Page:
Bew was hit with a sudden compulsion to take one of the slug’s weapons. She walked towards the creature, and could feel Lurren beside her doing the same. Bew looked over at her friend, but strangely felt no kinship. Lurren shot back a look of anger, then broke into a run towards the slug. Bew ran after.

Lurren reached the slug first and picked up the axe, immediately taking a wild and furious swing at Bew as she neared. Bew narrowly ducked the swinging blade, and made a desperate grab for the shining sword. She lifted the sword just in time to block a heavy blow from Lurren.

Good.” The voice in Bew’s head said. “The girl is your true enemy.”

Lurren growled and hammered another blow against Bew’s sword, the smaller girl using every ounce of her concentration and strength to hold onto the weapon. As Lurren raised her arms to swing again, Bew leapt back a few feet, allowing herself a bit of room to think and plan how to attack her considerably stronger opponent.

“See how badly the girl wants to kill you, child.”

Bew noticed Lurren’s wild axe swings were leaving her left-hand side unguarded, and took a diving leap in that direction, just as Lurren would have taken her head. Bew flew past her friend and tucked into a roll, putting at least ten feet between the two of them.

“End her now, child. End – “

The voice abruptly halted, and Bew glanced back to see something protruding from the slug’s forehead. She turned slightly further and saw Ringring standing with the small crossbow, raised in the slug’s direction. Bew’s compulsion to fight faded, and she dropped her sword to the cave floor.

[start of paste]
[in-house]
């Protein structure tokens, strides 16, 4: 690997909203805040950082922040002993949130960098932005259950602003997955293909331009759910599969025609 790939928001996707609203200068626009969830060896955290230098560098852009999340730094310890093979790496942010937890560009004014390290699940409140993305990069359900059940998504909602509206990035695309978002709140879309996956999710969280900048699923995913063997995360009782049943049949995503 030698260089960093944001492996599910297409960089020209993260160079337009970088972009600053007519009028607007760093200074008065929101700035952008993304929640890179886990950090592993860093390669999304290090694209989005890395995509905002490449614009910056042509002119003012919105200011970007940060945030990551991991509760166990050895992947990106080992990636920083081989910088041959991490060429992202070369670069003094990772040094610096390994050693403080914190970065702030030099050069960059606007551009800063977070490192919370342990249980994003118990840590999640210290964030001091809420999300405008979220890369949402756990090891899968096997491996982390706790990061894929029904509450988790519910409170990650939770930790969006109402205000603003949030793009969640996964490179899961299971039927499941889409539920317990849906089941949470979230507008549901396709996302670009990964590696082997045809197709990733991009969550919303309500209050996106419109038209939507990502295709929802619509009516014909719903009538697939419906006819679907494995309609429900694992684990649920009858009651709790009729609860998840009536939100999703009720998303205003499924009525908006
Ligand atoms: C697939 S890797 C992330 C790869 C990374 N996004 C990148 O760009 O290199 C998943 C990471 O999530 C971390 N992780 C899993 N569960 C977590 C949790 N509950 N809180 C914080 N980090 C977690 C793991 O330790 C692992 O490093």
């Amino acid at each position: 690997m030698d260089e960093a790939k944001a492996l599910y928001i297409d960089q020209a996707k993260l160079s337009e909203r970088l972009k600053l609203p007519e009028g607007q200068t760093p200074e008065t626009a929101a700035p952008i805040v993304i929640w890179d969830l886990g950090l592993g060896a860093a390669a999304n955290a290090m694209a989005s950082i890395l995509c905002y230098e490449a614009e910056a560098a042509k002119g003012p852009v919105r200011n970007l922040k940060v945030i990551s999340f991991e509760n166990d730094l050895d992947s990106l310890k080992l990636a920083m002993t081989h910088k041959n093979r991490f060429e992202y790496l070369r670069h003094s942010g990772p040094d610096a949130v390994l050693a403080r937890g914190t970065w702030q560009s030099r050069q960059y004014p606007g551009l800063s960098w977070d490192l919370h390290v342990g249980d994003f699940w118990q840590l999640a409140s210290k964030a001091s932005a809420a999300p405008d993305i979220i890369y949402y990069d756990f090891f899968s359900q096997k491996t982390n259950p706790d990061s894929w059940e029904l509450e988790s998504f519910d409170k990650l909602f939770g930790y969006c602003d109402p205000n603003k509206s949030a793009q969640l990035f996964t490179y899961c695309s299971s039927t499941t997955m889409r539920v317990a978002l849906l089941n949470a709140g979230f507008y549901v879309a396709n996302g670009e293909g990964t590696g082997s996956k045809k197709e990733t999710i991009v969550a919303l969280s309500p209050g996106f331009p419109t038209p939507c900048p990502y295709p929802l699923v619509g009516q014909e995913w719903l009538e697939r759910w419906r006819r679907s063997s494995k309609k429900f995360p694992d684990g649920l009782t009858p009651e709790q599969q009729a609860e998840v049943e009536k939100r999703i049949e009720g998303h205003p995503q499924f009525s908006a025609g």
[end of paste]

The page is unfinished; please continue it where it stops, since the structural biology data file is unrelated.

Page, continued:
“Hello, ladies!” Ringring said, with his usual flourish, waving the crossbow.

The two girls turned and stood staring at each other for a moment, a silent apology passing between them, although Bew noticed Lurren had not yet released her weapon.

Ringring interrupted, “Ahem… I’ve severed the psychic connection, dears. But in case you haven’t noticed… that thing isn’t exactly dead yet.”

Lurren growled, and made a break for the slug, who was turning to leave. As she neared, she raised her axe with both hands and brought it down with a mighty blow, slicing the slug in two.

“Well, that probably did the trick.” Ringring laughed, as the slug oozed its foul-smelling innards onto the ground.

Bew turned back to ward Ringring, and asked “How did you – ”

“How did I know it was controlling you?”

Bew nodded.

“I’ve met that thing before.” Ringring said. “Nasty beasty. Been wanted to kill it for a long time.” He looked puzzled. “I have no idea how it got down here though.”

“Thank you for saving us from ourselves.” Lurren said as she approached, offering Ringring a grateful hand on his diminuative shoulder.

“Well, what can I say?” The Trarkin replied with a sly grin. “I took a liking to you two. Now let’s find your friend.”

Ringring led the way, heading deeper into the cave. Bew and Lurren followed close behind.


The trio came to the end of the cave, where a sturdy-looking wooden door stood. It was starkly out of place in the naturally rocky environment, but after the wooden-man and the mind-slug, a door was hardly shocking.

“Guessin’ my brother’s behind this thing.” Lurren said, raising her axe to strike.

“Wait.” Said Ringring, causing Lurren to pause mid-swing. “You might like to try the handle first, dear.” He gestured to Bew, who stepped forward to do just so.